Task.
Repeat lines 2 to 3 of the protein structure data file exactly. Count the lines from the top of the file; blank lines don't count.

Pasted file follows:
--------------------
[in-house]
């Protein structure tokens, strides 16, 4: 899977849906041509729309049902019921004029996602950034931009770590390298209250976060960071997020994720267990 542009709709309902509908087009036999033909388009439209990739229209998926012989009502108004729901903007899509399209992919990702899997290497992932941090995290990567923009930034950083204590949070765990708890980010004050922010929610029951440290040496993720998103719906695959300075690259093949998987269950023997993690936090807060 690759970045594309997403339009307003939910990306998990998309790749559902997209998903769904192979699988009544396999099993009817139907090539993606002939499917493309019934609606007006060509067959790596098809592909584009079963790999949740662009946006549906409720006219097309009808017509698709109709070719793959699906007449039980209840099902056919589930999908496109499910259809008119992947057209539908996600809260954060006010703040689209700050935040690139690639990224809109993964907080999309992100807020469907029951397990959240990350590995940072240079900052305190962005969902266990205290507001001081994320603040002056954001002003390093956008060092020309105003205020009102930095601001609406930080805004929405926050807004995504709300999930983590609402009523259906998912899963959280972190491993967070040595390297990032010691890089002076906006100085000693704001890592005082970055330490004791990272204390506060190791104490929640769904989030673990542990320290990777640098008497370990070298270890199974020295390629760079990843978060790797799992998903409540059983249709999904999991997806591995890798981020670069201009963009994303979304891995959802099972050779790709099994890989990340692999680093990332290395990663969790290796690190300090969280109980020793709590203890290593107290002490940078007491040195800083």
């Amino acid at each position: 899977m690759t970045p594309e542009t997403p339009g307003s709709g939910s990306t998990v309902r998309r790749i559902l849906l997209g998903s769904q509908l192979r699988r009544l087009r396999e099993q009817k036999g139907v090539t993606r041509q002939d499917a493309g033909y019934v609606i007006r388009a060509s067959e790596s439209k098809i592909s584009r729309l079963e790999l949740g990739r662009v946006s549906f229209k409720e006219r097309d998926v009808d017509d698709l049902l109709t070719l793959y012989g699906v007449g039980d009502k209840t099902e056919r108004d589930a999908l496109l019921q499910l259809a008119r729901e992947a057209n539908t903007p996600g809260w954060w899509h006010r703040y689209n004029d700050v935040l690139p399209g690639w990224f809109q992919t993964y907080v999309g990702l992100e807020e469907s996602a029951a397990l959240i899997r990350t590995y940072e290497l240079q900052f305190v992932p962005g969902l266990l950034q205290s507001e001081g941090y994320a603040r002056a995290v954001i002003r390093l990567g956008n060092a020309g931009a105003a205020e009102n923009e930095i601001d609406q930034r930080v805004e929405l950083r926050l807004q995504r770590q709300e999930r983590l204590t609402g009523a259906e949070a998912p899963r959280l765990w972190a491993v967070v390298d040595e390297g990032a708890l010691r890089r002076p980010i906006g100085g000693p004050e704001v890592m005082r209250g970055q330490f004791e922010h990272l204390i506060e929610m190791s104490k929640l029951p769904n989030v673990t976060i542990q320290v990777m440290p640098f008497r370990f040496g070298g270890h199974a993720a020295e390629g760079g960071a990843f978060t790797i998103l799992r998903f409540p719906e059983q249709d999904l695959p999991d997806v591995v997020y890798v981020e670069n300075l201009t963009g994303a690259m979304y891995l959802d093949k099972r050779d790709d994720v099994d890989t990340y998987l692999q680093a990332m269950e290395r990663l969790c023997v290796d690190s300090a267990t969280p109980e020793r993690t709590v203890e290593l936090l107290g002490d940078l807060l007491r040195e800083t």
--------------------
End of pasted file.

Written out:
């Protein structure tokens, strides 16, 4: 899977849906041509729309049902019921004029996602950034931009770590390298209250976060960071997020994720267990 542009709709309902509908087009036999033909388009439209990739229209998926012989009502108004729901903007899509399209992919990702899997290497992932941090995290990567923009930034950083204590949070765990708890980010004050922010929610029951440290040496993720998103719906695959300075690259093949998987269950023997993690936090807060 690759970045594309997403339009307003939910990306998990998309790749559902997209998903769904192979699988009544396999099993009817139907090539993606002939499917493309019934609606007006060509067959790596098809592909584009079963790999949740662009946006549906409720006219097309009808017509698709109709070719793959699906007449039980209840099902056919589930999908496109499910259809008119992947057209539908996600809260954060006010703040689209700050935040690139690639990224809109993964907080999309992100807020469907029951397990959240990350590995940072240079900052305190962005969902266990205290507001001081994320603040002056954001002003390093956008060092020309105003205020009102930095601001609406930080805004929405926050807004995504709300999930983590609402009523259906998912899963959280972190491993967070040595390297990032010691890089002076906006100085000693704001890592005082970055330490004791990272204390506060190791104490929640769904989030673990542990320290990777640098008497370990070298270890199974020295390629760079990843978060790797799992998903409540059983249709999904999991997806591995890798981020670069201009963009994303979304891995959802099972050779790709099994890989990340692999680093990332290395990663969790290796690190300090969280109980020793709590203890290593107290002490940078007491040195800083």
């Amino acid at each position: 899977m690759t970045p594309e542009t997403p339009g307003s709709g939910s990306t998990v309902r998309r790749i559902l849906l997209g998903s769904q509908l192979r699988r009544l087009r396999e099993q009817k036999g139907v090539t993606r041509q002939d499917a493309g033909y019934v609606i007006r388009a060509s067959e790596s439209k098809i592909s584009r729309l079963e790999l949740g990739r662009v946006s549906f229209k409720e006219r097309d998926v009808d017509d698709l049902l109709t070719l793959y012989g699906v007449g039980d009502k209840t099902e056919r108004d589930a999908l496109l019921q499910l259809a008119r729901e992947a057209n539908t903007p996600g809260w954060w899509h006010r703040y689209n004029d700050v935040l690139p399209g690639w990224f809109q992919t993964y907080v999309g990702l992100e807020e469907s996602a029951a397990l959240i899997r990350t590995y940072e290497l240079q900052f305190v992932p962005g969902l266990l950034q205290s507001e001081g941090y994320a603040r002056a995290v954001i002003r390093l990567g956008n060092a020309g931009a105003a205020e009102n923009e930095i601001d609406q930034r930080v805004e929405l950083r926050l807004q995504r770590q709300e999930r983590l204590t609402g009523a259906e949070a998912p899963r959280l765990w972190a491993v967070v390298d040595e390297g990032a708890l010691r890089r002076p980010i906006g100085g000693p004050e704001v890592m005082r209250g970055q330490f004791e922010h990272l204390i506060e929610m190791s104490k929640l029951p769904n989030v673990t976060i542990q320290v990777m440290p640098f008497r370990f040496g070298g270890h199974a993720a020295e390629g760079g960071a990843f978060t790797i998103l799992r998903f409540p719906e059983q249709d999904l695959p999991d997806v591995v997020y890798v981020e670069n300075l201009t963009g994303a690259m979304y891995l959802d093949k099972r050779d790709d994720v099994d890989t990340y998987l692999q680093a990332m269950e290395r990663l969790c023997v290796d690190s300090a267990t969280p109980e020793r993690t709590v203890e290593l936090l107290g002490d940078l807060l007491r040195e800083t």